As for moral obligations constituting a form of legalism opposed to Christianity, this also seems based on confusion. Biblically, legalism was the idea that one would be closer to God salvifically (or be more sanctified) by adhering to a specific code. Moral obligations are not necessarily purported to be any such thing. They merely constitute something we owe to God, something Bray interestingly affirms later on.[6]

The objections concerning morality being a pagan concept and God’s choosing of what is moral seem equally confused. The first objection seems to argue implicitly for antinomianism—the view that there is no moral law whatsoever. While Bray does not call himself an antinomian, his view of objective morality is clear: there is no such thing, it is a pagan invention. Couple this claim with the immediately prior objection of legalism, and we see antinomianism in everything but name. However, he tips his hand toward theological voluntarism by suggesting what is moral is whatever God commands. But this statement coupled with a lack of an objective standard of morality just makes “good” and “bad” void of any real meaning.

Why then ought we to obey God? It’s not because we are comporting with goodness. It rather is a “might-makes-right” mentality that states we obey God because it’s good, and it’s good because he says it’s good, and he can say it’s good because no one can stop him. Holiness, goodness, righteousness, all lose objective value—not because they are found in God, but because they are rather subject to his whim, as opposed to his nature.

Theologians ought to study basic reasoning and philosophy, if only so that they may be made aware of the benefits of natural theology. Aside from not being able to interact effectively with the arguments, he thinks that natural theology’s efforts are “perhaps best described as pathetic.”[7] Such ignorance ought not to be among Christian theologians.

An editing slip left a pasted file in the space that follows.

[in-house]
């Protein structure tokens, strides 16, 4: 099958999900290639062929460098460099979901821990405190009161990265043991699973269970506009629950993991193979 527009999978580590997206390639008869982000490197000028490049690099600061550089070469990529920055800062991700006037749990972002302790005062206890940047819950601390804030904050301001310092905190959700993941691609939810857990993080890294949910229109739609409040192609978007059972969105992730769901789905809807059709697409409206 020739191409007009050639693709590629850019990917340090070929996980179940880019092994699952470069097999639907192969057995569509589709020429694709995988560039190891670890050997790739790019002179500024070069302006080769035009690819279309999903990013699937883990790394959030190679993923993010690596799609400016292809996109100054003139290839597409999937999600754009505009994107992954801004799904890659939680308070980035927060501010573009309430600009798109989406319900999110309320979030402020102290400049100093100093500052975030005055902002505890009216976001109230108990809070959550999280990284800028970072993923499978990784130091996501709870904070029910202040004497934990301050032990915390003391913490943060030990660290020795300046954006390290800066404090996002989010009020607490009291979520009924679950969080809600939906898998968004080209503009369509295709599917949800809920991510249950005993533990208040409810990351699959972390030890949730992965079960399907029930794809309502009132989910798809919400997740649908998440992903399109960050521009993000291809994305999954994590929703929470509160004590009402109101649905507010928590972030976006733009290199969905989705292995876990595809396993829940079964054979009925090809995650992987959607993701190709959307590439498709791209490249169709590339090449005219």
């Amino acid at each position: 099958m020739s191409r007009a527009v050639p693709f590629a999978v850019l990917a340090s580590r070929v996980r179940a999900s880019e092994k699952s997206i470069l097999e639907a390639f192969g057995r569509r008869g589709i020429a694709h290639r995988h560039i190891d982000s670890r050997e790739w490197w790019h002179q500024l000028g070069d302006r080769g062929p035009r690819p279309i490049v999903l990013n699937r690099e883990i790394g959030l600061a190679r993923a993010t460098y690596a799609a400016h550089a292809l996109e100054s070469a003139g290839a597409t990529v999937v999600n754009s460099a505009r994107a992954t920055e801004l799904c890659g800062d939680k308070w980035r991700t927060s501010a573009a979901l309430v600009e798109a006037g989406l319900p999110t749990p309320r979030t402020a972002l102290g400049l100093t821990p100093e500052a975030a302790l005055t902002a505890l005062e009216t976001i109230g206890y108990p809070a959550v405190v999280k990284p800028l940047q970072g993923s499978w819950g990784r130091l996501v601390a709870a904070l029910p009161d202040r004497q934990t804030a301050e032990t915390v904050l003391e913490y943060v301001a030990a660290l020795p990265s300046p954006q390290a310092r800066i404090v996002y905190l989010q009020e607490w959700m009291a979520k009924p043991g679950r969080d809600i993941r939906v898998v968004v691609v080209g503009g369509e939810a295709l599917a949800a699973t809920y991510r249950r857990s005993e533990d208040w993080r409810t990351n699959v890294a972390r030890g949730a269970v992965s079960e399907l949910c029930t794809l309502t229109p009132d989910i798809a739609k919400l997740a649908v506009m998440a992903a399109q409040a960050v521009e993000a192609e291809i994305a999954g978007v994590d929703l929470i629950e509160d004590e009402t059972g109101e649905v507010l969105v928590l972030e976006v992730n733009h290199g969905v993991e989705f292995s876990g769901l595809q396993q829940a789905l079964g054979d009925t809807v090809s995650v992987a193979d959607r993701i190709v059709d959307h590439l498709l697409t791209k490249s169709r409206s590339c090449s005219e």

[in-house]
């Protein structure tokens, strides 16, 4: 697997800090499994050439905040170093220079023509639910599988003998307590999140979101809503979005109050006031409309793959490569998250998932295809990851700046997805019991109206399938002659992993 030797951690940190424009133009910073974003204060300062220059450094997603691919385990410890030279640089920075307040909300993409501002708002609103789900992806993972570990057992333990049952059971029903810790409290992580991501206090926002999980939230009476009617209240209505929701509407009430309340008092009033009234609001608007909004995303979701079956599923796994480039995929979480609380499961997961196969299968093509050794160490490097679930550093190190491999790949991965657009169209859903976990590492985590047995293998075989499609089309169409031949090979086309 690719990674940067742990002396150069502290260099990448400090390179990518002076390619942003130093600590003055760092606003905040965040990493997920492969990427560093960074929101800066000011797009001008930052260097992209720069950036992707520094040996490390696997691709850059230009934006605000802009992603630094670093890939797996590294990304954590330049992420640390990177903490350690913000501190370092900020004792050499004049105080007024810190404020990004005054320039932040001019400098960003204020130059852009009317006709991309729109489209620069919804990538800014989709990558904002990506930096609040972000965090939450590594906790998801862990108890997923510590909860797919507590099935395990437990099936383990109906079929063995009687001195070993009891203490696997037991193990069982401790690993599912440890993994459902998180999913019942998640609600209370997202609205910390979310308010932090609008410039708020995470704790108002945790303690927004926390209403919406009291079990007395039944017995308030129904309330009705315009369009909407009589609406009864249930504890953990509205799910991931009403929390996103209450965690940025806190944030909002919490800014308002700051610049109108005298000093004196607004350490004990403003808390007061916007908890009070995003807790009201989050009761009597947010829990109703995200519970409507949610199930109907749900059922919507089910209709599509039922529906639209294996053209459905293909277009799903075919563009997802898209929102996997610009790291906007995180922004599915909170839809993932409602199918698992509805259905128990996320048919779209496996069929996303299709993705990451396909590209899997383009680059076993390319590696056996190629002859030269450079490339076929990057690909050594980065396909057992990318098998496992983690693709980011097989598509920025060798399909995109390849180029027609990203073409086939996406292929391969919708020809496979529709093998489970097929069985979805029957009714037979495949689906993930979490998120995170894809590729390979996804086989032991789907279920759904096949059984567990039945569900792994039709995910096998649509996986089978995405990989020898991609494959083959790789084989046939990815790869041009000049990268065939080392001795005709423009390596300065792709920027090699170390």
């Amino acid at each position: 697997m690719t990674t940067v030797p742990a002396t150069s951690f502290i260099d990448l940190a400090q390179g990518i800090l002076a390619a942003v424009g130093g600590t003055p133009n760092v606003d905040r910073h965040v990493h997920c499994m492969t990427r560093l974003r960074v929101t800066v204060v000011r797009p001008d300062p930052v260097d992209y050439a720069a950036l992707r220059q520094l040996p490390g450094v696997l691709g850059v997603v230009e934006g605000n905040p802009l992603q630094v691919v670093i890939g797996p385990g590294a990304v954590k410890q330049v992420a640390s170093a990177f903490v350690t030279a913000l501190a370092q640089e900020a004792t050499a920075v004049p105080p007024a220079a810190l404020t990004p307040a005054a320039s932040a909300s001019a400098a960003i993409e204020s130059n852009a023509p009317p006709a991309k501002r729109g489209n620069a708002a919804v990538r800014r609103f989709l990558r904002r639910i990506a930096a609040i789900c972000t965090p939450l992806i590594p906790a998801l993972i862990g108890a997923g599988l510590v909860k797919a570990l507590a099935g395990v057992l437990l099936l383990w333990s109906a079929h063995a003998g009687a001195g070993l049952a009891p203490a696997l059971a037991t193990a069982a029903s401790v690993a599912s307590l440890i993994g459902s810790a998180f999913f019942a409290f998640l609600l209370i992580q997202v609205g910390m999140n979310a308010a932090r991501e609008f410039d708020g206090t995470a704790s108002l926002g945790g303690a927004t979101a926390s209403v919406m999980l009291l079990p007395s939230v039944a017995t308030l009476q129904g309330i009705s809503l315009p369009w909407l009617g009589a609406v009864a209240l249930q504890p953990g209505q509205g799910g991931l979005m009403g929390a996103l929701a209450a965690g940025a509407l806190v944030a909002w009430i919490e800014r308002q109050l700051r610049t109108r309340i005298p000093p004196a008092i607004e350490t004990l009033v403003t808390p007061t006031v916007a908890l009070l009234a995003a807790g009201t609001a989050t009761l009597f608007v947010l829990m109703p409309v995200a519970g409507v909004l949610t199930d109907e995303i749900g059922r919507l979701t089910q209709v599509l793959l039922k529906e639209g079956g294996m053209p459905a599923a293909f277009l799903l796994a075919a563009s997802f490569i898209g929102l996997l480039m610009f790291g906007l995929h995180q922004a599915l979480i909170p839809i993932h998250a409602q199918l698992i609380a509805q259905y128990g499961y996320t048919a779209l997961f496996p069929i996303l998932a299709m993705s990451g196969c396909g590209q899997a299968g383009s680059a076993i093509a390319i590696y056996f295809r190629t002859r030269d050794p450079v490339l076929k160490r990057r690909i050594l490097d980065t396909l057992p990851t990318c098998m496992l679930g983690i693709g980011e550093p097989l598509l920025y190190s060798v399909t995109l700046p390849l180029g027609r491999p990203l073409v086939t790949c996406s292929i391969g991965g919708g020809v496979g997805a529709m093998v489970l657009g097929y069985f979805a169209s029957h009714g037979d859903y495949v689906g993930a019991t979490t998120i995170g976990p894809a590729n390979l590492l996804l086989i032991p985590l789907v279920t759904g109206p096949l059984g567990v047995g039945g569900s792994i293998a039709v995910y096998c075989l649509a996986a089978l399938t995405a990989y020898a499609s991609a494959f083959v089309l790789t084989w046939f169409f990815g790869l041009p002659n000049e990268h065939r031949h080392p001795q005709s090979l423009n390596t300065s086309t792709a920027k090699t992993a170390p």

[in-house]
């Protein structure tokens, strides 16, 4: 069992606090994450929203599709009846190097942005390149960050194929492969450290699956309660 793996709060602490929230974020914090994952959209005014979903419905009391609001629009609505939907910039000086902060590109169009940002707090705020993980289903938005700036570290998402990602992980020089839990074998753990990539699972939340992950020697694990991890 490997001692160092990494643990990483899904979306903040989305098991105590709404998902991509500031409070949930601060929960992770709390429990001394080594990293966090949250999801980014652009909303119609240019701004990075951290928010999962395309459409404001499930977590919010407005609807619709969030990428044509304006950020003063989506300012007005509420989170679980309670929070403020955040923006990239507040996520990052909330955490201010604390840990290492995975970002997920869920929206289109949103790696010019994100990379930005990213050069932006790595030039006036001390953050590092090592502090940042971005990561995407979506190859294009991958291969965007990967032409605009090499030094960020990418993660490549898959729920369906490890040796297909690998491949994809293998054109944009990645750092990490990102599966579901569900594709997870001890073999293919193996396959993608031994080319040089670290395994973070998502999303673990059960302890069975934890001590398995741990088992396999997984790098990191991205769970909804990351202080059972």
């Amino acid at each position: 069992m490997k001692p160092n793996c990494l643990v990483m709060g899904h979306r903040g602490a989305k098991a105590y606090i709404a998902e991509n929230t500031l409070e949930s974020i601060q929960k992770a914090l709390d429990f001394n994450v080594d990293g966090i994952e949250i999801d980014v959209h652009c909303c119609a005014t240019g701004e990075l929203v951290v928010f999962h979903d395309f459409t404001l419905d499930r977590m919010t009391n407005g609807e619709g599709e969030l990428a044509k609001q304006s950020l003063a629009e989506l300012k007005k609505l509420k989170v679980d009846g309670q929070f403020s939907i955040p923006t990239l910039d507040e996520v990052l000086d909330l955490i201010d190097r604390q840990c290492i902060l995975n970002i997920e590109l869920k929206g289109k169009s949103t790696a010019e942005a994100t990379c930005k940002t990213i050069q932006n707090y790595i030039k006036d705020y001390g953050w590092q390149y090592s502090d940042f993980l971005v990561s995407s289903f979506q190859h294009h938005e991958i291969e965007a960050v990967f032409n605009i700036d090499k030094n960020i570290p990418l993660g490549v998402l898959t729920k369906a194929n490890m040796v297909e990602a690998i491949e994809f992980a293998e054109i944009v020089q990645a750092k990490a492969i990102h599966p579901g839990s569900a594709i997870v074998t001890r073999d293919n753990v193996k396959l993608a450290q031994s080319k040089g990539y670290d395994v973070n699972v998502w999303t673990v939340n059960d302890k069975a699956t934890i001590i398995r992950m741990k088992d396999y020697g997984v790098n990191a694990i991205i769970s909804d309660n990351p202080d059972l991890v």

[1] Gerald Bray, The Doctrine of God. (Downers Grove, IL: InterVarsity, 1993), 68.

                [2] Ibid.

                [3] Ibid., 70. Interestingly, he later contends God is uncaused and nothing accounts for his being (p. 82), so that this objection disappears, again by definition.

                [4] Ibid., 71.

                [5] Ibid., 72-74.

                [6] Ibid., 74.

                [7] Ibid., 109.
All posts, and the blog Possible Worlds, are the sole intellectual property of Randy Everist. One may reprint part or all of this post so long as: a) full attribution is given (Randy Everist, Possible Worlds), b) all use is non-commercial, and c) one is in compliance with the Creative Commons license at the bottom on the main page of this blog.

Friday, January 20, 2012

PSR Revisited

I have returned from a brief hiatus from blogging. Work, school, the holidays, and life in general have been calling. I am glad to be back!
The other day at work a colleague expressed some frustration with an issue she had been dealing with. She received an e-mail asking her if there was a “particular reason” she had done something. Exasperated, she said something like “Of course there is. I mean, there’s a particular reason for everything.” I found this extremely interesting because she is a self-described atheist. Not only that, she has a very strong educational background in philosophy.
This got me thinking that it sounded awfully like the Principle of Sufficient Reason (PSR). Interestingly, in everyday conversations in which we do not know there to be theistic implications we tend to grant, almost as a prima facie truth, the PSR. This is what has led Alex Pruss to label the PSR as “self-evident” to anyone who understands it.[1] Further, he contends a major reason for denying it is in the case of “fear that acceptance of the PSR will force one to accept various theological conclusions.”[2] Surely, one must have a better reason to reject the PSR than his or her desire to avoid God.
This also allowed me to consider the question: “what is the reason that everything has a reason?” In her statement, my co-worker intended something like “for every state of affairs X there exists some reason or state of affairs explaining X.” She thought it to be plainly false that there are events or things that are simply inexplicable. So what could be the reason or state of affairs which explains the state of affairs of everything having a state of affairs which explains it?